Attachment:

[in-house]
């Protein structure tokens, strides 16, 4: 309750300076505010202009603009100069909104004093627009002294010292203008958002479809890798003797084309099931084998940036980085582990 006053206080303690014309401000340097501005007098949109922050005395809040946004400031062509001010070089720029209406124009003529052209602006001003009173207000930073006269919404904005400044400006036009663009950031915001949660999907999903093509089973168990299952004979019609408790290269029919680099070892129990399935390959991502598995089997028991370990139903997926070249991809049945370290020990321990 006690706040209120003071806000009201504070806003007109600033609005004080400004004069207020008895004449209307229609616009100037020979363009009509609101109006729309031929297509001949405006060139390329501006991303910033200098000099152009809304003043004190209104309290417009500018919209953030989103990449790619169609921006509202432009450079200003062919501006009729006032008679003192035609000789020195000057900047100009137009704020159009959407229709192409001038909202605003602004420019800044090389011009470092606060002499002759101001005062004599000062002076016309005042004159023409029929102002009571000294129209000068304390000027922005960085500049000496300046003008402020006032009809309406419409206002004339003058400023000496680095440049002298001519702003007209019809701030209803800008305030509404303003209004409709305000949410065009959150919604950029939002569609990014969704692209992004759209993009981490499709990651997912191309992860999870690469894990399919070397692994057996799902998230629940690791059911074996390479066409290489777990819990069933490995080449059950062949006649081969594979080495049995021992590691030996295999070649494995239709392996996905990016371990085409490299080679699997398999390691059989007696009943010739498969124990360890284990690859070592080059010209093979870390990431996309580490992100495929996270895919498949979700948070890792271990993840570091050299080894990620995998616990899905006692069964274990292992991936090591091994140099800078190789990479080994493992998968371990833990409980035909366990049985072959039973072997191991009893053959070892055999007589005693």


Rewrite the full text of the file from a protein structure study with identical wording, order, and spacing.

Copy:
[in-house]
């Protein structure tokens, strides 16, 4: 309750300076505010202009603009100069909104004093627009002294010292203008958002479809890798003797084309099931084998940036980085582990 006053206080303690014309401000340097501005007098949109922050005395809040946004400031062509001010070089720029209406124009003529052209602006001003009173207000930073006269919404904005400044400006036009663009950031915001949660999907999903093509089973168990299952004979019609408790290269029919680099070892129990399935390959991502598995089997028991370990139903997926070249991809049945370290020990321990 006690706040209120003071806000009201504070806003007109600033609005004080400004004069207020008895004449209307229609616009100037020979363009009509609101109006729309031929297509001949405006060139390329501006991303910033200098000099152009809304003043004190209104309290417009500018919209953030989103990449790619169609921006509202432009450079200003062919501006009729006032008679003192035609000789020195000057900047100009137009704020159009959407229709192409001038909202605003602004420019800044090389011009470092606060002499002759101001005062004599000062002076016309005042004159023409029929102002009571000294129209000068304390000027922005960085500049000496300046003008402020006032009809309406419409206002004339003058400023000496680095440049002298001519702003007209019809701030209803800008305030509404303003209004409709305000949410065009959150919604950029939002569609990014969704692209992004759209993009981490499709990651997912191309992860999870690469894990399919070397692994057996799902998230629940690791059911074996390479066409290489777990819990069933490995080449059950062949006649081969594979080495049995021992590691030996295999070649494995239709392996996905990016371990085409490299080679699997398999390691059989007696009943010739498969124990360890284990690859070592080059010209093979870390990431996309580490992100495929996270895919498949979700948070890792271990993840570091050299080894990620995998616990899905006692069964274990292992991936090591091994140099800078190789990479080994493992998968371990833990409980035909366990049985072959039973072997191991009893053959070892055999007589005693």